Democrats Say Trump's Reported Debts Create National Security Risks
President Trump reportedly is facing huge debts. Democrats want to know who his lenders are, and his national security decisions are facing renewed scrutiny. Trump claims the reports are false.
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RACHEL MARTIN, HOST:
So part of The New York Times report found that President Trump is hundreds of millions of dollars in debt. Democrats say that debt can actually create national security risks. Here's House Speaker Nancy Pelosi speaking on MSNBC.
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NANCY PELOSI: This president appears to have over $400 million in debt. To whom? Different countries? What is the leverage they have? So for me, this is a national security question.
MARTIN: To talk about this, we're joined by NPR national security correspondent Greg Myre. Greg, good morning.
GREG MYRE, BYLINE: Good morning, Rachel.
MARTIN: So we know national security officials who work for the U.S. government, before they get that job, they have to go through a rigorous process to get a security clearance, right? That includes asking about debts that they have that might compromise that official. But this doesn't happen for a president, right?
MYRE: Right. The president is a unique case. He gets this security clearance by winning the election. He's the commander in chief. The national security system is built to serve him. It's not a system that's set up to guard against a president. Anyone else would have had much more rigorous vetting of their finances, and these questions raised by The New York Times story would be setting off alarm bells. He would have had to disclose more financial information. But since he's the president, this didn't happen. Now, as we know, Trump is disputing the report, but he isn't releasing any information on taxes or debts, which he could do.
MARTIN: So let's talk about exactly how big a threat the president's debt is. I mean, what have you been learning?
MYRE: So I called Larry Pfeiffer. He's a former CIA chief of staff. And he thinks that, yes, this is a real cause for concern. He says debts are really the first thing you look at when you're assessing someone who should be dealing with national security matters. And he says if someone does have large debts...
LARRY PFEIFFER: They're going to become susceptible to bribery, to bribes, to, you know, somebody willing to help them offset those debts. Many of the major spy cases here in the United States - in many cases, these were individuals who had crushing debt.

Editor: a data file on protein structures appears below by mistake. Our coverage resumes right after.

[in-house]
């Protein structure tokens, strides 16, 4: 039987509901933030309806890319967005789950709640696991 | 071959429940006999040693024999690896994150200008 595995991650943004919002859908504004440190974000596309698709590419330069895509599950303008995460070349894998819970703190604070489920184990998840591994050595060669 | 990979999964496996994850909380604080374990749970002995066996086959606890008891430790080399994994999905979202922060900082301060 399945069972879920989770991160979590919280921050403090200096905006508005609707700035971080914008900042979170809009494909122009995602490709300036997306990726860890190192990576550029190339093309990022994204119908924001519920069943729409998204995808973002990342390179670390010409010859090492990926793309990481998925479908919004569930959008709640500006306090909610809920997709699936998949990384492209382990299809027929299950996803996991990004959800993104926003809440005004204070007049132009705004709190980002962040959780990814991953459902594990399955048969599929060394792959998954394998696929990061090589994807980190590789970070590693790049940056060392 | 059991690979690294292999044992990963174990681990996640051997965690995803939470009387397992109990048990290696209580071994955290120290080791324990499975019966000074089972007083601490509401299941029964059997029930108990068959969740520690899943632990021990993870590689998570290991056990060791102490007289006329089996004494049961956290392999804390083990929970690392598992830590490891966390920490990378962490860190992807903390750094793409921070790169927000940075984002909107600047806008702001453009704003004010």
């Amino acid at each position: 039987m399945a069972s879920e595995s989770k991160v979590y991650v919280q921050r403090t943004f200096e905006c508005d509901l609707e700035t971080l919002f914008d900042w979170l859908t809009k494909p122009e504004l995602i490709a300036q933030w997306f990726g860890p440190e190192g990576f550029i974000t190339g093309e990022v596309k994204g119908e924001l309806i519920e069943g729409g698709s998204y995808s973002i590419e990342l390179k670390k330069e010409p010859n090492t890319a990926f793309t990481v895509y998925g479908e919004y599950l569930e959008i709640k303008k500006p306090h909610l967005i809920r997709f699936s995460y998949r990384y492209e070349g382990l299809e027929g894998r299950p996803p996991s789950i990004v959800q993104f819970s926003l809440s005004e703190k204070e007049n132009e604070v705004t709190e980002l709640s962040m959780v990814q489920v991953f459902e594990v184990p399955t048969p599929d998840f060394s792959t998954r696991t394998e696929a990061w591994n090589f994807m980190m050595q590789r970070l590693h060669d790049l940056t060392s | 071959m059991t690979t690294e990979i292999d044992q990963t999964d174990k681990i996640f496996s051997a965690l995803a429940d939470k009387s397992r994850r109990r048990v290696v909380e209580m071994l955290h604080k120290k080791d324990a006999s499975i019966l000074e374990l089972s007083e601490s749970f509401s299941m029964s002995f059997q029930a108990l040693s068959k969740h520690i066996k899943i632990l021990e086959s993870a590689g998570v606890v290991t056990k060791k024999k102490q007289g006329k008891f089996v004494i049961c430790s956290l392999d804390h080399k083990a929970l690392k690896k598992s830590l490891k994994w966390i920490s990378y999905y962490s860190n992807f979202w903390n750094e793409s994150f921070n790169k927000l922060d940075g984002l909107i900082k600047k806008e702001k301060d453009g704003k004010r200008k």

MARTIN: So where could this risk come from? Who holds President Trump's debt?
MYRE: Well, that's the big question. We don't know. The New York Times report says the president has more than $400 million in debt coming due in the next few years. Does he owe this to domestic banks or foreign banks? It's not clear. We do know that many U.S. banks soured on Trump because he had crushing debt in the 1990s, so that he's gone abroad. Germany's Deutsche Bank has been a major lender, but Trump has never really provided details on this. Then there's been these years of speculation that he's looked to Russia for loans, but that's never been confirmed that he's received them. And The New York Times did specifically say it did not find any financial links to Russia that weren't previously known.
MARTIN: So we are just five weeks away from the election. In your conversations with national security professionals, I mean, what are you learning about how this could shape the election?
MYRE: Well, Larry Pfeiffer, the retired CIA official who's now at George Mason University, he says this could be a long-running story regardless of whether Trump serves a few more months or four more years.
PFEIFFER: He's going to leave office with a head full of national security secrets. When you have an individual with that kind of knowledge who is also under that kind of financial burden, that is very dangerous and very concerning.
MYRE: So in the meantime, President Trump's national security decisions, his foreign policy moves and his foreign earnings will be receiving even greater scrutiny than in the past.
MARTIN: NPR national security correspondent Greg Myre, thank you.
MYRE: My pleasure. Transcript provided by NPR, Copyright NPR.